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Photo Friday

By Edgar Walters

Each Friday, the Ransom Center shares photos from throughout the week that highlight a range of activities and collection holdings. We hope you enjoy these photos that reveal some of the everyday happenings at the Center.

Author Nicholson Baker signed the authors’ door while on campus for the Texas Institute for Literary and Textual Studies Symposia 2012-2013: The Fate of the Book. Photo by Pete Smith.
Author Nicholson Baker signed the authors’ door while on campus for the Texas Institute for Literary and Textual Studies Symposia 2012-2013: The Fate of the Book. Photo by Pete Smith.
Author Nicholson Baker signed the authors’ door while on campus for the Texas Institute for Literary and Textual Studies Symposia 2012-2013: The Fate of the Book. Photo by Pete Smith.
Author Nicholson Baker signed the authors’ door while on campus for the Texas Institute for Literary and Textual Studies Symposia 2012-2013: The Fate of the Book. Photo by Pete Smith.
An etched reproduction of artist Tom Lea’s 1953 portrait of J. Frank Dobie in the Ransom Center’s south atria. Photo by Pete Smith.
An etched reproduction of artist Tom Lea’s 1953 portrait of J. Frank Dobie in the Ransom Center’s south atria. Photo by Pete Smith.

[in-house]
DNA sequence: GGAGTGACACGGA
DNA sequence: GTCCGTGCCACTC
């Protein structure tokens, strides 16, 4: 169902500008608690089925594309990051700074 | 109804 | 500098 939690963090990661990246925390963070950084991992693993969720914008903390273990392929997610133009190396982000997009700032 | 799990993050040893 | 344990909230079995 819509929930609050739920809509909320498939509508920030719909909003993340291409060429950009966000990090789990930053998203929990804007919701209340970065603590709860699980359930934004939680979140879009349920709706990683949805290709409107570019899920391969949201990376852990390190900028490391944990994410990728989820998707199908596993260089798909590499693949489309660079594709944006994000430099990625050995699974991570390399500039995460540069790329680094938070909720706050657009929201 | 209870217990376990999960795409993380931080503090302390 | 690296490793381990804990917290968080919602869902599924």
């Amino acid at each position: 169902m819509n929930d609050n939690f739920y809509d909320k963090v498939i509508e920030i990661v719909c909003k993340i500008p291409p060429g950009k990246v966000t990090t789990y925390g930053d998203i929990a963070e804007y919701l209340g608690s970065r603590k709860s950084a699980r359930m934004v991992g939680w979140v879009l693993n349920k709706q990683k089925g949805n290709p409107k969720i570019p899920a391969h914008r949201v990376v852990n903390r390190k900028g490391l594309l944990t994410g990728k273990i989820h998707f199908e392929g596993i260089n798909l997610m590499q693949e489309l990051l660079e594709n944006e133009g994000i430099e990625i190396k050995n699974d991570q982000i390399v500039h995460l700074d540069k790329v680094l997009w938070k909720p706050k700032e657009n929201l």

David Foster Wallace materials related to "The Pale King now open for research"

By Alicia Dietrich

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Materials related to David Foster Wallace’s posthumous novel The Pale King (April 2011) are now open for research at the Ransom Center. The materials related to The Pale King were acquired as part of the Wallace (1962–2008) archive in 2010 but were retained by publisher Little, Brown and Co. until after the book’s publication and the subsequent publication of the paperback edition.

The Pale King materials fill six boxes and  include handwritten and typescript drafts, outlines, characters lists, research materials, and a set of notebooks containing reading notes, names, snippets of dialog, definitions, quotations, and clippings.

The materials have been organized according to a spreadsheet developed by Wallace’s editor, Michael Pietsch. Pietsch, then-executive vice president and publisher of Little, Brown and Co., spent months reading through and organizing the material and found what he called “an astonishingly full novel, created with the superabundant originality and humor that were uniquely David’s.”

In conjunction with the publication of The Pale King, the Ransom Center partnered with publisher Little, Brown and Co. to offer an online preview of materials from the archive in April 2011.

David Foster Wallace's notebook, which contains reading notes, clippings, and writings related to “The Pale King.” © David Foster Wallace Literary Trust. Harry Ransom Center.
David Foster Wallace's notebook, which contains reading notes, clippings, and writings related to “The Pale King.” © David Foster Wallace Literary Trust. Harry Ransom Center.

Daniel Stern archive opens for research

By Alison Clemens

Alison Clemens is a graduate student in the School of Information at The University of Texas at Austin. She processed the Daniel Stern papers as part of her capstone project for her program, and she shares her experiences working in the collection, which is now open for research.